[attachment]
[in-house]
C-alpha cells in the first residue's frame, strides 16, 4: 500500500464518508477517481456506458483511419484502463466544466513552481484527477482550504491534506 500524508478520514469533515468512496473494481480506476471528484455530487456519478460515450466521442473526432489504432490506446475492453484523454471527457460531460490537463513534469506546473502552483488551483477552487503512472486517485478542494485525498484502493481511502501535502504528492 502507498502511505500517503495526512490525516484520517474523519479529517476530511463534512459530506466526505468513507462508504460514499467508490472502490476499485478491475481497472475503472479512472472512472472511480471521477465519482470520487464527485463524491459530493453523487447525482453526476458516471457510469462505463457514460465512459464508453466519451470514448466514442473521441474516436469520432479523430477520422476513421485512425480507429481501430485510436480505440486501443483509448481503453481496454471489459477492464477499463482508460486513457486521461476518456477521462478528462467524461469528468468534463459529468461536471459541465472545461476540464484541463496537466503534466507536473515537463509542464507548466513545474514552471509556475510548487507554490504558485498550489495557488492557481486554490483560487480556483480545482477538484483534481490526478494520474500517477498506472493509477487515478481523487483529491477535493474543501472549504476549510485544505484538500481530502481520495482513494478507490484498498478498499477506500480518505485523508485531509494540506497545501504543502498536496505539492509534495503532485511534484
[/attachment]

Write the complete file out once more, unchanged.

[in-house]
C-alpha cells in the first residue's frame, strides 16, 4: 500500500464518508477517481456506458483511419484502463466544466513552481484527477482550504491534506 500524508478520514469533515468512496473494481480506476471528484455530487456519478460515450466521442473526432489504432490506446475492453484523454471527457460531460490537463513534469506546473502552483488551483477552487503512472486517485478542494485525498484502493481511502501535502504528492 502507498502511505500517503495526512490525516484520517474523519479529517476530511463534512459530506466526505468513507462508504460514499467508490472502490476499485478491475481497472475503472479512472472512472472511480471521477465519482470520487464527485463524491459530493453523487447525482453526476458516471457510469462505463457514460465512459464508453466519451470514448466514442473521441474516436469520432479523430477520422476513421485512425480507429481501430485510436480505440486501443483509448481503453481496454471489459477492464477499463482508460486513457486521461476518456477521462478528462467524461469528468468534463459529468461536471459541465472545461476540464484541463496537466503534466507536473515537463509542464507548466513545474514552471509556475510548487507554490504558485498550489495557488492557481486554490483560487480556483480545482477538484483534481490526478494520474500517477498506472493509477487515478481523487483529491477535493474543501472549504476549510485544505484538500481530502481520495482513494478507490484498498478498499477506500480518505485523508485531509494540506497545501504543502498536496505539492509534495503532485511534484